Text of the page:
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One-to-Many, or Many-to-One?

When we have a task to do, the most common way to achieve it is to do it ourselves. If something must be delivered or collected, you’ll often see an individual going to each location/person to achieve this. When something must be delivered, it is sent by a single unit to each location. We can see this example in our postal service. You can also see it when paperwork is being handed out by an instructor during a class. This is far from the intention of saying that this is the wrong way to complete these tasks. We’re here to look at when this strategy has a limited effect, and how to capitalize on its inverse.


So, it’s a few years ago, and I’m managing multiple teams across difference areas of a production floor. Each day, I would have to collect specific data from each team leader and then report that data to my superior. This activity was in addition to many other tasks that I would also have to complete within a given shift. As you can imagine, or have already experienced, I would spend a great deal of time just moving from one end of the production area to another while I collected this information. What would make it even worse, when I get to each area, I might still have to hunt for the person to get the needed data. By this time, there were about five areas where data was collected from. I’m sure there are scarier scenarios, but this one will work for the purpose of this demonstration. This is an example of One-to-Many. This is where a single point must travel to different points to achieve a specific task. In some cases, this can be acceptable. For my case, my time was very limited. For me to be successful in this example, there had to be another way.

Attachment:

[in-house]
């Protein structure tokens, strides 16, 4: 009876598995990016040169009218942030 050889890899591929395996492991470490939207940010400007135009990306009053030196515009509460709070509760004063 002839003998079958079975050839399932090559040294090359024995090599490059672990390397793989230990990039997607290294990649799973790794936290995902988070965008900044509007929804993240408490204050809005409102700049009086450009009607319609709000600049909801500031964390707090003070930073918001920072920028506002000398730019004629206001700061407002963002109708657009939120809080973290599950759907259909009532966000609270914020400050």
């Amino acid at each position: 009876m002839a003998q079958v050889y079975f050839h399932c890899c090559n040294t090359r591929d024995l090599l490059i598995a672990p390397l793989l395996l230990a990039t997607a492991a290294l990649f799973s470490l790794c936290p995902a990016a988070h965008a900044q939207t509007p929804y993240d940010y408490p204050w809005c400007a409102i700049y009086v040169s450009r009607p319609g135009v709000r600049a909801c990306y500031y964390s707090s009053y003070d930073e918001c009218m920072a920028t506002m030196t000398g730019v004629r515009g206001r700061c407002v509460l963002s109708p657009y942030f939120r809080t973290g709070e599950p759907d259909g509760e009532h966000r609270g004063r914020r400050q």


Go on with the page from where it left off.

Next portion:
Running around as One-to-Many, I wasn’t being very effective. Considering the needed information and where it had to come from, the strategy had to be flipped. The energy it took me to collect the information was heavy for a single individual. For the team to just text me their data at scheduled times throughout the day, the effort was lowered and spread across the team. By comparison to my original strategy of One-to-Many, the difference in time and effort was dramatically decreased with use of the Many-to-One method.


With establishing a process that requires the collection or distribution of information or materials, we must consider the investment comparison between what it takes to be gathered by a single source, and what it takes to be delivered from multiple sources. Nowadays, technology can make the Many-to-One method even more efficient such as having your team send you text messages.

Used in action - I had my different team leaders deliver specific information at specific times. This allowed them to simply text information that they were already tracking and allowed myself to spend zero time in gathering that information. This turned out to be a good example of Many-to-One being the more effective choice. When your time is limited, making sure that the action is being performed by the team member with the best available resources. In this case the resource was time. Chasing information when you don’t have the time to do so is a great strategy for failure. The One-to-Many method has its place, but your time is finite and bringing the information/resources to you allows an increase in your own productivity as long as you don’t hinder the others with this added task. Determine what is needed and where it is coming from, and you will find a better way to delegate the delivery process and ultimately better decide between using One-to-Many or Many-to-One.


Thanks for reading.

Rick V.

Sigmasmith

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